Eat Lead: The Return of Matt Hazard
As a tongue-in-cheek spoof of action video games, Matt Hazard fails. There are some genuinely funny self-referential bits but the developers just didn't take it far enough.
- Solid action, great cover system, interesting variety of enemies and weapons
- Not enough polish, humour falls flat, uneven difficulty and wonky AI
I'll be brutally honest: Matt Hazard is not a great game. It falls victim to a lot of the cliches that it pokes fun at and Matt Hazard doesn't have the star appeal of a Duke Nukem or a Marchs Fenix. It doesn't take the spoof thing far enough-they totally waste the voice over talents of the awesome Will Arnett-and the action needs three more coats of polish but it definitely has its moments. Despite its faults, I more or less enjoyed it.
Price$ 79.95 (AUD)
As a tongue-in-cheek spoof of action video games, Matt Hazard fails. There are some genuinely funny self-referential bits but the developers just didn't take it far enough. It also suffers from some design issues, chief among them pathetic AI, boring boss fights, and a general lack of polish. It's ironic then that Eat Lead actually ends up being a half decent action game, even if it does fall victim to some of the same cliches that it tries so very hard to make fun of.
The Story Thus Far
Let me get the generic info-dump out of the way now: Matt Hazard is a third-person action title in the vein of Gears of War that features a cover system as its main game concept. You play as Matt Hazard, a video game action star, who falls victim to the shenanigans of a crooked CEO of a game company; you're "cast" in a video game but things quickly go awry as enemies from your past are hacked in. The game offers about eight hours of gameplay (ten or so if you die a lot, like I did) and there's a good variety of enemies, from Western gunshooters to futuristic space soldiers to shoot at. You're also given access to a nice set of weapons that range from pistols and shotguns to plasma rifles.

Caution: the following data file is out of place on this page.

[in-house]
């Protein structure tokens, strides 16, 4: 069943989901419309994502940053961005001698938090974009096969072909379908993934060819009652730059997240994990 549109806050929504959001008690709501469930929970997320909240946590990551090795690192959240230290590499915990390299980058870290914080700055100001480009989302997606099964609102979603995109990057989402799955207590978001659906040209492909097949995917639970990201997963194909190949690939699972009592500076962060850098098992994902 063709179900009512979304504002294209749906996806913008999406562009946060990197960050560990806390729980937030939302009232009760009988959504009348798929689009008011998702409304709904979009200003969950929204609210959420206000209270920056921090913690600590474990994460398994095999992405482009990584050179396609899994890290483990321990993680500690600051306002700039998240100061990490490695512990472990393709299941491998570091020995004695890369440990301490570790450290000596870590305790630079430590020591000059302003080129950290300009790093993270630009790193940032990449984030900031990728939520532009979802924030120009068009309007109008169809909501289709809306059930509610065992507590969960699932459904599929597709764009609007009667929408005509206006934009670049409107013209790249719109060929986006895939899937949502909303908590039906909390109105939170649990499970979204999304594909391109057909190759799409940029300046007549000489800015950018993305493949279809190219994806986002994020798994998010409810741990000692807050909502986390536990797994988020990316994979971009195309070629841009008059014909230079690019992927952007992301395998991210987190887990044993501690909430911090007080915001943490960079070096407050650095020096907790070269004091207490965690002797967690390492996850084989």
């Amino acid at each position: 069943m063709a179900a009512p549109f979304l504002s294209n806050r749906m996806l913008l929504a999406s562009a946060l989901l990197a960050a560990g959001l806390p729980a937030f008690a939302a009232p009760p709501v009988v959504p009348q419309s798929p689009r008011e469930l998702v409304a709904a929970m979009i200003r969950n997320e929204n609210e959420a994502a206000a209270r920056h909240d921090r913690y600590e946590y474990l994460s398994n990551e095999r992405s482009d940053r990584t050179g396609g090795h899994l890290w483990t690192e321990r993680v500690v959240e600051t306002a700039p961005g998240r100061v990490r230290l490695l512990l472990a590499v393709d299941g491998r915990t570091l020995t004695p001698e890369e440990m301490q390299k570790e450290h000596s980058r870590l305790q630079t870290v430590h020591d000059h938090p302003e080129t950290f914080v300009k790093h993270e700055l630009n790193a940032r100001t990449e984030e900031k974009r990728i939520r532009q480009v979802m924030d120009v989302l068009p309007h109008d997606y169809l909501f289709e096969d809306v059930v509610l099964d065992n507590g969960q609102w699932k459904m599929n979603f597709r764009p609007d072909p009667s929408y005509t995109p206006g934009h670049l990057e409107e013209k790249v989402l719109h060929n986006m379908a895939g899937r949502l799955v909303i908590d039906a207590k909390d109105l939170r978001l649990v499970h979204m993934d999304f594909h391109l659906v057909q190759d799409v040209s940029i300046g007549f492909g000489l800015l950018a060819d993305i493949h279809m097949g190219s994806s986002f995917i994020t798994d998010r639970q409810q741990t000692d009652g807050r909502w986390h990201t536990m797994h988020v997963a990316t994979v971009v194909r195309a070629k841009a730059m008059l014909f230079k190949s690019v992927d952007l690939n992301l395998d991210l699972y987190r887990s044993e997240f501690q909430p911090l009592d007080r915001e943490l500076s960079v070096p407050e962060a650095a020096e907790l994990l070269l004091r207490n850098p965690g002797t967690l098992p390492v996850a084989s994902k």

The cover system is the game's greatest strength and it's handled really well. Hug against a wall and press A to stick to it; lean out over a corner and you're given various contextual options like the ability to run to the next available piece of cover or slide around the corner. Some cover is destructible so you have to be nimble but dispatching enemies is fairly easy thanks to the slick controls (though camera issues can make life difficult when the heat is on). The graphics are also fairly decent but they won't make you forget about Gears of War anytime soon.
But while it's a solid enough effort, the game shoots itself in the foot with a tremendous lack of polish. The level designs are boring, the difficulty is uneven and the enemy AI is atrocious. The only time I took note of the level architecture was when the textures suddenly went old school in an homage to Wolfenstein 3D-the rest of it was plain-jane office buildings and warehouses. The game is also ridiculously easy for the most part-enemies make good use of cover but conveniently expose their heads for long stretches, making them easy snipe targets-but there are sections that are brutally hard in the 'too many enemies, not enough ammo/cover' way. I didn't beat these sections so much as I endured them, which is always a bad feeling.
The game also fails miserably in its attempts to spoof the action game genre. Except for a few jokes that caused me to chuckle, the game doesn't do enough to poke fun at the established cliches, which is a shame. Will Arnett's comedic talent also goes to waste thanks to uninteresting dialogue, though he does make the most of his lines.
What Could've Been
I came very close to hating Matt Hazard for the reasons I just listed but at the end of the day, I had to admit that I enjoyed playing through it. It's not a triple-A blockbuster and Matt Hazard is definitely not the second coming of Duke Nukem but it's a solid action title that delivers its fair share of thrills. With some better writing and more polish, it could have been something more; maybe that's something the developers will take to heart for the inevitable sequel.
Join the newsletter!
Panasonic OLED 4K Ultra HD TV - TH-55EZ950U
Dyson Supersonic™ Hair Dryer Fuchsia/Iron